The Social Factory Show

Curated by Dara Greenwald and Paige Sarlin

“The Social Factory Show,” designed by Josh MacPhee

“The Social Factory Show,” designed by Josh MacPhee

The Social Factory Show brings together documentaries that explore the role of women’s work in the production of daily life under capitalism in three different countries (US, Mexico, India). Employing vastly different formal strategies, this class-conscious line-up confronts us with a range of images and sounds that demonstrate what has and hasn’t changed over the last 40 years. This evening features one of the most important, but rarely screened, early collectively-made feminist films, Woman’s Film (1971), a film by Chick Strand, a central (but under-recognized) figure in American Avant-Garde Film, and a recent video that explores the effects of globalization by Sonali Gulati. All of these documentaries offer complex portraits of women’s work and illustrate cinema’s ability to show us how our society is produced and re-produced.

The idea of the “social factory” comes out of a group of Italian autonomous Marxist and feminist thinkers who in the 1970’s analyzed the many forms of labor that contribute to the reproduction of society both inside and outside of the traditional factory. The analysis reflected on gendered divisions of labor in the social factory in that women’s work was most often unpaid and not recognized as “work.” These ideas set a framework for understanding the various forms of free labor that maintain our social relations, our bodies, feelings, and minds. Coming together to watch these pieces, we can reflect on the persistence of these dynamics and what role cinema has had and continues to have in provoking recognition through the representation of difference.

FEATURING: Sonali Gulati, “Nalini By Day, Nancy by Night” (2005); Chick Strand, “Fake Fruit” (1986); Newsreel, “Woman’s Film” (1971)

“Nalini By Day, Nancy by Night,” Sonali Gulati (India/US), 2005, video, color, sound, 27 minutes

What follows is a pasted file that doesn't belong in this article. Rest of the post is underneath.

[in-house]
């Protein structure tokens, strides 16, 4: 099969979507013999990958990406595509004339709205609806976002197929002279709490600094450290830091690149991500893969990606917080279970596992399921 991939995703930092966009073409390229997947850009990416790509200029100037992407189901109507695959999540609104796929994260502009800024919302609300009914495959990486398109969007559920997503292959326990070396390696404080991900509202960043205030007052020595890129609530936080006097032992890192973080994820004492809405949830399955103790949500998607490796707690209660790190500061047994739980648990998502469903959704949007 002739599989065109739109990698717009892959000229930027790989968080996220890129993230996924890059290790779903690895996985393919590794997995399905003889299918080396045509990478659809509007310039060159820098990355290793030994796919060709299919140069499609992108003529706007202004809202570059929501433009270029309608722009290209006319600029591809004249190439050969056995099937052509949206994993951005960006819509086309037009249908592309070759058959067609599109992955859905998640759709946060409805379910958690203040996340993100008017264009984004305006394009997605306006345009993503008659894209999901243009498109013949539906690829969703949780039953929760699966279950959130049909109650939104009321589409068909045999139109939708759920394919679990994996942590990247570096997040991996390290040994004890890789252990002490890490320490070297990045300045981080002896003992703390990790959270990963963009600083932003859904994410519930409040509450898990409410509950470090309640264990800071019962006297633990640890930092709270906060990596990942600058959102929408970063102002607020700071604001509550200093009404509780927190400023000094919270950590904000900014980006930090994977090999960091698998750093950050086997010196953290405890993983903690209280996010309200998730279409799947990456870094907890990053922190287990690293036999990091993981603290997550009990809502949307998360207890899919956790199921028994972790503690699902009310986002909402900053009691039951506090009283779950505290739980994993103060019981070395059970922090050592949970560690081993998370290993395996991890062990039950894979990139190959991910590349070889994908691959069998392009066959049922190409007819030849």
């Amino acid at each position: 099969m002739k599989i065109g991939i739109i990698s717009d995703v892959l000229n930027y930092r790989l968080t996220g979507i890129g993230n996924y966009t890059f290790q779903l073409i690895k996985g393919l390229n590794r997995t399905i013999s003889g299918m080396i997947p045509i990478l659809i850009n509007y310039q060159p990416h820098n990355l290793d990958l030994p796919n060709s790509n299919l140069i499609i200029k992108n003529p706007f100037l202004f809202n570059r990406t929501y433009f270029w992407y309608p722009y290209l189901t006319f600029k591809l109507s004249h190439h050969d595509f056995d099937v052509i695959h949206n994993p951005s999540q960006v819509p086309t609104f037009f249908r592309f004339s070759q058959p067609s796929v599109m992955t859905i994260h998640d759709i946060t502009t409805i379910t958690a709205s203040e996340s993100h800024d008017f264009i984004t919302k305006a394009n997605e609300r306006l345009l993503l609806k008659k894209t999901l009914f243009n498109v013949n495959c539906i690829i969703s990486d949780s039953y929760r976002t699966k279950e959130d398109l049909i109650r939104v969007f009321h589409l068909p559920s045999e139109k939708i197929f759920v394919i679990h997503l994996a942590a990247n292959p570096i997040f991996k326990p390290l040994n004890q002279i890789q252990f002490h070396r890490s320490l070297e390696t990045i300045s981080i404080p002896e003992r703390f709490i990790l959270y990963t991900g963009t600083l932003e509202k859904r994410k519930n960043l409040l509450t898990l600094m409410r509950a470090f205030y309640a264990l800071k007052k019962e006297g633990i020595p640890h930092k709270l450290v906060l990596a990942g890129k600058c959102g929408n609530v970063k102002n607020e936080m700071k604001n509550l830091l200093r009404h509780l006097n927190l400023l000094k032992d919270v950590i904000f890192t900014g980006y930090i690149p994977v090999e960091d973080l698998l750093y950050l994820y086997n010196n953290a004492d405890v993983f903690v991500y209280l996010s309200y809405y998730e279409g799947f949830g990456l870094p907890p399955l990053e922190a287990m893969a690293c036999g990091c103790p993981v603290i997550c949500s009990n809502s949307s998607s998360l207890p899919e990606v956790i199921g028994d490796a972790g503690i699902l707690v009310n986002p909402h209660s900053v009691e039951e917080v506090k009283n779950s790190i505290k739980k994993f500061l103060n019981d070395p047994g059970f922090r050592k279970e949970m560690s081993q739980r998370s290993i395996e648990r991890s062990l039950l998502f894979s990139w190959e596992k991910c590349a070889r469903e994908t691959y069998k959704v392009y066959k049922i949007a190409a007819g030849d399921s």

“In this insightful documentary, filmmaker Sonali Gulati explores complex issues of globalization, capitalism and identity through a witty and personal account of her journey into India¹s call centers. Gulati, herself an Indian immigrant living in the US, explores the fascinating ramifications of outsourcing telephone service jobs to India–including how native telemarketers take on Western names and accents to take calls from the US, UK and Australia.

A fresh juxtaposition of animation, archival footage, live action shots and narrative work highlight the filmmaker’s presence and reveal the performative aspects of her subjects. With fascinating observations on how call centers affect the Indian culture and economy, NALINI BY DAY, NANCY BY NIGHT raises important questions about the complicated consequences of globalization.” — Women Make Movies

“Fake Fruit,” Chick Strand (US), 1986, 16mm, color, sound, 22 minutes
“Intimate documentary about young women who make papier mache fruit and vegetables in a small factory in Mexico. They have a gringo boss, but the factory is owned by his Mexican wife. The focus of the film is on the color, music and movement involved, and the gossip which goes on constantly, revealing what the young women think about men.” — Chick Strand

“Woman’s Film,” Newsreel (US), 1971, 16mm on video, b&w, sound, 40 minutes
The film was made entirely by women in San Francisco NEWSREEL. It was a collective effort between the women behind the camera and those in front of it. The script itself was written from preliminary interviews with the women in the film. Their participation, their criticism, and approval were sought at various stages of production.

“… What we see is not only natural and spontaneous, it is thoughtful and beautiful. It is a film which immediately evokes the sights and sounds and smells of working class kitchens, neighborhood streets, local supermarkets, factories, cramped living rooms, dinners cooking, diaper-washing, housecleaning, and all the other “points of production” and battlefronts where working class women in America daily confront the realities of their oppression. It is . . . a supremely optimistic statement, showing the sinews of struggle and capturing the essential energy and collective spirit of all working people-and especially that advanced consciousness which working class women bring to the common struggle.” — Irwin Silber, Guardian.